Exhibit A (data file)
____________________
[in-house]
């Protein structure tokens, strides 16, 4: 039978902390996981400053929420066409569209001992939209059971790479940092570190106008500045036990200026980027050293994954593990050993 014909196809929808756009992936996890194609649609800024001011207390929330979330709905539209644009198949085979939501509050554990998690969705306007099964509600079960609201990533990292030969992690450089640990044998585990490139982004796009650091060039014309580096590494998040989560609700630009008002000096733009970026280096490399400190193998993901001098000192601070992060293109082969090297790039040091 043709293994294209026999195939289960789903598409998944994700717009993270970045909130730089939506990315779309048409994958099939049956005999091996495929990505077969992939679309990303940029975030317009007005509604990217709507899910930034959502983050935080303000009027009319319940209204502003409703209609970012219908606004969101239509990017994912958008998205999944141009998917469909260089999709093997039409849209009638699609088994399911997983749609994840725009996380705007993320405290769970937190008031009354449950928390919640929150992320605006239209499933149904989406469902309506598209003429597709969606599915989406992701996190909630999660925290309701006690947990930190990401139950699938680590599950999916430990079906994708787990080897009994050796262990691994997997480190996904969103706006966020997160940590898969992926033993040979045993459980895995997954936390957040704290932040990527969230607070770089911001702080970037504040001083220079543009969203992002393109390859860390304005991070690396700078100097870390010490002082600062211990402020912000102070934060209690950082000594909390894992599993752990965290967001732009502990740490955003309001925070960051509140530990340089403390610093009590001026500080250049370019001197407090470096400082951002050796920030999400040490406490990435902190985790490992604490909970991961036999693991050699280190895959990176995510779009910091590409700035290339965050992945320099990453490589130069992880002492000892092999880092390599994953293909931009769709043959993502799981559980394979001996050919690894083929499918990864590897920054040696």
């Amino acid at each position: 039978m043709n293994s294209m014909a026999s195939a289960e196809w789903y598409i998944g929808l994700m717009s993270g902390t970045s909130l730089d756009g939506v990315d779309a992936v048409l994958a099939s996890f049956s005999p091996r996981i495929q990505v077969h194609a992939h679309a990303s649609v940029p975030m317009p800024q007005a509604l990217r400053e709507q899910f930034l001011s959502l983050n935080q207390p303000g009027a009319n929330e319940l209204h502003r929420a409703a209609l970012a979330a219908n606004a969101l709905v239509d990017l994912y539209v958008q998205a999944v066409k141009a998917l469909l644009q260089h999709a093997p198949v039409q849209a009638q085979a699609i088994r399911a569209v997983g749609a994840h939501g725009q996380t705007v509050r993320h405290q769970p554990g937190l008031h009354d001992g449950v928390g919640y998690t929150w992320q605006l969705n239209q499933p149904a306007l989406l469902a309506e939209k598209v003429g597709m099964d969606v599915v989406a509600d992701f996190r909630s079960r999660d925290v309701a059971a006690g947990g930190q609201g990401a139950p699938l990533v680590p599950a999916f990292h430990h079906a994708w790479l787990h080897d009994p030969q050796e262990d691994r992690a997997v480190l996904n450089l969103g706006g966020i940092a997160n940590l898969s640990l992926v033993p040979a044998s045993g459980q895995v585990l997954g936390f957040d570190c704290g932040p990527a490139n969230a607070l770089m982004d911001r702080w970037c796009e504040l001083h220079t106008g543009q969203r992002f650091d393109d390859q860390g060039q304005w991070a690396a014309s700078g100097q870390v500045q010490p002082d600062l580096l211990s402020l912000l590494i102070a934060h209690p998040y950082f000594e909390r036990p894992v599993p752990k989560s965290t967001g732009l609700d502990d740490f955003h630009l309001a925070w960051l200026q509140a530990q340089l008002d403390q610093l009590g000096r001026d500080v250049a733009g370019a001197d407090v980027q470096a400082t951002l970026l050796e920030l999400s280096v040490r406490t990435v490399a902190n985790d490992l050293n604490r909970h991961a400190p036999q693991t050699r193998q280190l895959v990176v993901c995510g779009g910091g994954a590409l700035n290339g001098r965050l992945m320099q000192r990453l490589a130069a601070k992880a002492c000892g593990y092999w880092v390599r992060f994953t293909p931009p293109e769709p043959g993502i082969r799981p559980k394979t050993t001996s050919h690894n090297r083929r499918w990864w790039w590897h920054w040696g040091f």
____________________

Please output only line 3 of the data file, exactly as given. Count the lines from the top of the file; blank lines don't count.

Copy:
């Amino acid at each position: 039978m043709n293994s294209m014909a026999s195939a289960e196809w789903y598409i998944g929808l994700m717009s993270g902390t970045s909130l730089d756009g939506v990315d779309a992936v048409l994958a099939s996890f049956s005999p091996r996981i495929q990505v077969h194609a992939h679309a990303s649609v940029p975030m317009p800024q007005a509604l990217r400053e709507q899910f930034l001011s959502l983050n935080q207390p303000g009027a009319n929330e319940l209204h502003r929420a409703a209609l970012a979330a219908n606004a969101l709905v239509d990017l994912y539209v958008q998205a999944v066409k141009a998917l469909l644009q260089h999709a093997p198949v039409q849209a009638q085979a699609i088994r399911a569209v997983g749609a994840h939501g725009q996380t705007v509050r993320h405290q769970p554990g937190l008031h009354d001992g449950v928390g919640y998690t929150w992320q605006l969705n239209q499933p149904a306007l989406l469902a309506e939209k598209v003429g597709m099964d969606v599915v989406a509600d992701f996190r909630s079960r999660d925290v309701a059971a006690g947990g930190q609201g990401a139950p699938l990533v680590p599950a999916f990292h430990h079906a994708w790479l787990h080897d009994p030969q050796e262990d691994r992690a997997v480190l996904n450089l969103g706006g966020i940092a997160n940590l898969s640990l992926v033993p040979a044998s045993g459980q895995v585990l997954g936390f957040d570190c704290g932040p990527a490139n969230a607070l770089m982004d911001r702080w970037c796009e504040l001083h220079t106008g543009q969203r992002f650091d393109d390859q860390g060039q304005w991070a690396a014309s700078g100097q870390v500045q010490p002082d600062l580096l211990s402020l912000l590494i102070a934060h209690p998040y950082f000594e909390r036990p894992v599993p752990k989560s965290t967001g732009l609700d502990d740490f955003h630009l309001a925070w960051l200026q509140a530990q340089l008002d403390q610093l009590g000096r001026d500080v250049a733009g370019a001197d407090v980027q470096a400082t951002l970026l050796e920030l999400s280096v040490r406490t990435v490399a902190n985790d490992l050293n604490r909970h991961a400190p036999q693991t050699r193998q280190l895959v990176v993901c995510g779009g910091g994954a590409l700035n290339g001098r965050l992945m320099q000192r990453l490589a130069a601070k992880a002492c000892g593990y092999w880092v390599r992060f994953t293909p931009p293109e769709p043959g993502i082969r799981p559980k394979t050993t001996s050919h690894n090297r083929r499918w990864w790039w590897h920054w040696g040091f």